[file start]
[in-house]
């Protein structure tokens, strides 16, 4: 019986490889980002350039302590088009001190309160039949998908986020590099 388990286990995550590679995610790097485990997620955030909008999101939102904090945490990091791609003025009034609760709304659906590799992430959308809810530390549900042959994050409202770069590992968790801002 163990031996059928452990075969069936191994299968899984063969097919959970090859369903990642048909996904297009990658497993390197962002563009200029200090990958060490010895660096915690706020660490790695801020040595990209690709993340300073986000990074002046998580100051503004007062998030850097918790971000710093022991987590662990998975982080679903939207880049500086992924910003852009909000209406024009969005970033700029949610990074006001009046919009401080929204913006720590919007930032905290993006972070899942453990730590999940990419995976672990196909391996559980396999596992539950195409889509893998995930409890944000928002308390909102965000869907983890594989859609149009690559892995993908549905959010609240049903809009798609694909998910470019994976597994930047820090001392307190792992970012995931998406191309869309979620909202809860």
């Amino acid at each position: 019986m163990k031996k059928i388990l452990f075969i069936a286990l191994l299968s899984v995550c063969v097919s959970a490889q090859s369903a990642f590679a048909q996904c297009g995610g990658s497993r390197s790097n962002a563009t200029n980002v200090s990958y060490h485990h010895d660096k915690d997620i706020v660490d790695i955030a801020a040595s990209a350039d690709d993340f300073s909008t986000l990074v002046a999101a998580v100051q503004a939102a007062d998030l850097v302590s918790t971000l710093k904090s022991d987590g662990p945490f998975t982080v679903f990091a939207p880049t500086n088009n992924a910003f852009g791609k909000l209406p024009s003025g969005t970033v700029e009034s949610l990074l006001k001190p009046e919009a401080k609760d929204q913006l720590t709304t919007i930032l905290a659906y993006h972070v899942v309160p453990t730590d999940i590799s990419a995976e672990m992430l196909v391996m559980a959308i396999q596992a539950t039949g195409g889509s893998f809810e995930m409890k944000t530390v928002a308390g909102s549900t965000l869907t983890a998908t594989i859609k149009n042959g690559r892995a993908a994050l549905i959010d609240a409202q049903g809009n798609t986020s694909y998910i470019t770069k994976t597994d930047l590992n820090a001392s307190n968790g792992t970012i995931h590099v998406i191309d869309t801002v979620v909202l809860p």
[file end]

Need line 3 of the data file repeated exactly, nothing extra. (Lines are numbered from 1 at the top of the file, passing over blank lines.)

């Amino acid at each position: 019986m163990k031996k059928i388990l452990f075969i069936a286990l191994l299968s899984v995550c063969v097919s959970a490889q090859s369903a990642f590679a048909q996904c297009g995610g990658s497993r390197s790097n962002a563009t200029n980002v200090s990958y060490h485990h010895d660096k915690d997620i706020v660490d790695i955030a801020a040595s990209a350039d690709d993340f300073s909008t986000l990074v002046a999101a998580v100051q503004a939102a007062d998030l850097v302590s918790t971000l710093k904090s022991d987590g662990p945490f998975t982080v679903f990091a939207p880049t500086n088009n992924a910003f852009g791609k909000l209406p024009s003025g969005t970033v700029e009034s949610l990074l006001k001190p009046e919009a401080k609760d929204q913006l720590t709304t919007i930032l905290a659906y993006h972070v899942v309160p453990t730590d999940i590799s990419a995976e672990m992430l196909v391996m559980a959308i396999q596992a539950t039949g195409g889509s893998f809810e995930m409890k944000t530390v928002a308390g909102s549900t965000l869907t983890a998908t594989i859609k149009n042959g690559r892995a993908a994050l549905i959010d609240a409202q049903g809009n798609t986020s694909y998910i470019t770069k994976t597994d930047l590992n820090a001392s307190n968790g792992t970012i995931h590099v998406i191309d869309t801002v979620v909202l809860p």